***Its my birthday! To celebrate we are taking a second look at an early photograph with one of my favorite pictures of a Japanese samurai. And essay that comes with it is decent as well. Enjoy!***
Giving Up the Gun: Revisiting a Classic Argument.
In 1979 a Dartmouth English Professor named Neol Perrin wrote one of the more popular and more widely read books on the history of the martial arts. It was titled Giving Up the Gun: Japan’s Reversion to the Sword, 1543-1879. While a non-specialist, and more interested in Japanese literature than military history, the book gained quite a following. I first encountered it in high school after I developed a fascination with the Japanese sword arts. While so many of my classmates were delving into the dark secrets of Ninjitsu, I was more interested in understanding why there was an entire island full of warriors who carried swords rather than guns until the second half of the 19th century. Apparently students of martial studies are born rather than made.
Professor Perrin shared my curiosity on the subject. Or maybe not. To the great chagrin of historians everywhere, sometimes people with very little interest in their stated subject matter write historical books anyway. Perrin was actually interested in something much more contemporary. The true focus of his slim volume, published at the absolute nadir of the Cold War, was nuclear disarmament. Could the developed states of the world dismantle their high-tech arsenals and slow the pace of proliferation? At the time it seemed to be the only question worth asking.
The Japanese were an interesting test-case for Perrin. The establishment of the Tokugawa Shogunate had been a long, bloody and uncertain process. Further, it was an affair that swords played relatively little role in. They had not really dominated the Japanese battlefield for hundreds of years. As the size and technical sophistication of the Japanese feudal armies increased the sword and bow were replaced with the spear (yari) and the matchlock. Firearms, both in the guise of matchlock rifles and cannons (some of them quite large) were the key to the ultimate establishment of the new government.
Much of this technology was quite sophisticated. The Japanese got so good at copying western weapons that they were able to modify the designs and even begin to export these arms to other, less technically advanced, buyers. They developed devices to allow groups of gunners to engage in accurate mass fire at night (an important skill before the invention of the heavy machine gun), and they learned all sorts of lessons about how gunpowder changed the battlefield.
Then everything changed. Once in power the new government closed the doors to social mobility and fossilized the class system. The peasants were systematically disarmed, which was an important event as networks of religiously motivated peasant revolutionaries had been one of the groups to most successfully employ guns on the battlefield. Even the samurai ceased to carry firearms in public. For that matter the three meter spear, which had dominated the battlefield for hundreds of years, slipped into obscurity and was nearly forgotten by all but the most esoteric martial arts schools. Instead there was renewed interest in the cult of the sword.
It was only in this late period that the sword became the “soul of the samurai.” Prior to that top honors had gone to the bow, the spear and, very briefly, the gun. Even contemporary sword masters realized that their weapon was obsolete on the “modern” battlefield of the 17th century. At best it was a weapon of personal defense if you were unhorsed or your spear was lost. Yet it is the sword that dominates the last era of Japanese feudal history.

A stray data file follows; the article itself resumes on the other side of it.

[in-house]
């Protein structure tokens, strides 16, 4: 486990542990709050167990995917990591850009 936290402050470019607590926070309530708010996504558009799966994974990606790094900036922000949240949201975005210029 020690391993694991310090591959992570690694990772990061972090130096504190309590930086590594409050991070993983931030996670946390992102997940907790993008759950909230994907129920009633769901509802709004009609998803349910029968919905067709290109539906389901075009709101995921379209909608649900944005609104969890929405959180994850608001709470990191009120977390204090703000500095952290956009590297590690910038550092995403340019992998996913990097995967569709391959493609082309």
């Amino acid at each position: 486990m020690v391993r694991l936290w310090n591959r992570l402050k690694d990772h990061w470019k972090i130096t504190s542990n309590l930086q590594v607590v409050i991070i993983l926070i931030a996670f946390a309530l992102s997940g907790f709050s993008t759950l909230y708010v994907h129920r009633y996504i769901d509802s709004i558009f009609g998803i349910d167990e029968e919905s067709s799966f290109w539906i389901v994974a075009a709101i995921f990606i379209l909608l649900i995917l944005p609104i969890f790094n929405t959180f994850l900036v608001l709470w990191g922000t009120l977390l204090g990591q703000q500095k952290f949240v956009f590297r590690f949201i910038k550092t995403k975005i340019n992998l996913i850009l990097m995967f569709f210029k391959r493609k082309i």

Nor was this seeming loss of military technology mirrored in other areas of Japanese society. While isolated from much of the world the Japanese did attempt to keep up on medical and scientific developments through their limited contacts with the west. I have always been under the impression that standards of living were pretty high in Japan compared to some of the more marginal areas of southern China that I have studied, though I would need to look at some actual economic data to know for sure.
For Perrin this was the crux of the issue. The Japanese were not forced to give up the gun by foreign domination, or social and technological decay. It is easy to understand the loss of technology through these sorts of processes. Instead they (meaning the political and cultural elite) made a choice to take one sort of military technology and put it back on the shelf.
This was an unprecedented moment in human history and Perrin wanted to know whether it could act as a model of nuclear disarmament. Many of the critics of his work have fundamentally misunderstood his project. He was not an English professor pretending to be a historian, and hence writing bad history. He was actually an English professor pretending to be a social scientist. Perrin’s real aim was to talk about causality. He wanted to develop a covering law that explained disarmament, and he did so through a single, highly detailed, case study.
Japanese historians quickly pointed out that the Samurai never actually gave up the gun in any definitive sense. They continued to maintain some coastal batteries and individual Lords maintained stockpiles of these weapons. There were even periodic reminders by the Shogunate that all Lords were required by law to maintain large number of muskets and insure that their troops were drilled in using them, should the need should ever arise. Pretty much the only group in Japanese society that lost its connection with firearms was the peasantry, but this relationship was not so much “given up” as “forcibly severed” as part of the maintenance of an absolutely brutal class based feudal system.